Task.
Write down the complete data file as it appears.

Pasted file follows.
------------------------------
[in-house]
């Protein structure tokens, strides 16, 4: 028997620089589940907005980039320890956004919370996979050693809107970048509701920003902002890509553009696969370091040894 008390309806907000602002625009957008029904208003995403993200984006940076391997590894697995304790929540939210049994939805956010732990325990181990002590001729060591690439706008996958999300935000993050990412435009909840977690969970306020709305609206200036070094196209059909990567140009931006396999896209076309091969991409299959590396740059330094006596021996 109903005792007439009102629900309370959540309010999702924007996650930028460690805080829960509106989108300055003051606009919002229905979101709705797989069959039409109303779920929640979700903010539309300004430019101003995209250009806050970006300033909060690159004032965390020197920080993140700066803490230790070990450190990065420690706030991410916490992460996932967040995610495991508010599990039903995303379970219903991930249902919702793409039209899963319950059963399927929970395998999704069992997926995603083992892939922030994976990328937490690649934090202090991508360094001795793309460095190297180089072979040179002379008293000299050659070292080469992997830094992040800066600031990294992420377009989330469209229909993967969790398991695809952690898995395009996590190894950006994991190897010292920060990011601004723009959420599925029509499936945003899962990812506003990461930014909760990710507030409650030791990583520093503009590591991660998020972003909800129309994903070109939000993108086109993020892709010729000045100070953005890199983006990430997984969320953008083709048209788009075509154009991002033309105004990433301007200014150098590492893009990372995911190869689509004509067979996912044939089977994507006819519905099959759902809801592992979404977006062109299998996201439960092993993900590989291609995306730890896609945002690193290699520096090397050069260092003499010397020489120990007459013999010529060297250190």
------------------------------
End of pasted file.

[in-house]
């Protein structure tokens, strides 16, 4: 028997620089589940907005980039320890956004919370996979050693809107970048509701920003902002890509553009696969370091040894 008390309806907000602002625009957008029904208003995403993200984006940076391997590894697995304790929540939210049994939805956010732990325990181990002590001729060591690439706008996958999300935000993050990412435009909840977690969970306020709305609206200036070094196209059909990567140009931006396999896209076309091969991409299959590396740059330094006596021996 109903005792007439009102629900309370959540309010999702924007996650930028460690805080829960509106989108300055003051606009919002229905979101709705797989069959039409109303779920929640979700903010539309300004430019101003995209250009806050970006300033909060690159004032965390020197920080993140700066803490230790070990450190990065420690706030991410916490992460996932967040995610495991508010599990039903995303379970219903991930249902919702793409039209899963319950059963399927929970395998999704069992997926995603083992892939922030994976990328937490690649934090202090991508360094001795793309460095190297180089072979040179002379008293000299050659070292080469992997830094992040800066600031990294992420377009989330469209229909993967969790398991695809952690898995395009996590190894950006994991190897010292920060990011601004723009959420599925029509499936945003899962990812506003990461930014909760990710507030409650030791990583520093503009590591991660998020972003909800129309994903070109939000993108086109993020892709010729000045100070953005890199983006990430997984969320953008083709048209788009075509154009991002033309105004990433301007200014150098590492893009990372995911190869689509004509067979996912044939089977994507006819519905099959759902809801592992979404977006062109299998996201439960092993993900590989291609995306730890896609945002690193290699520096090397050069260092003499010397020489120990007459013999010529060297250190």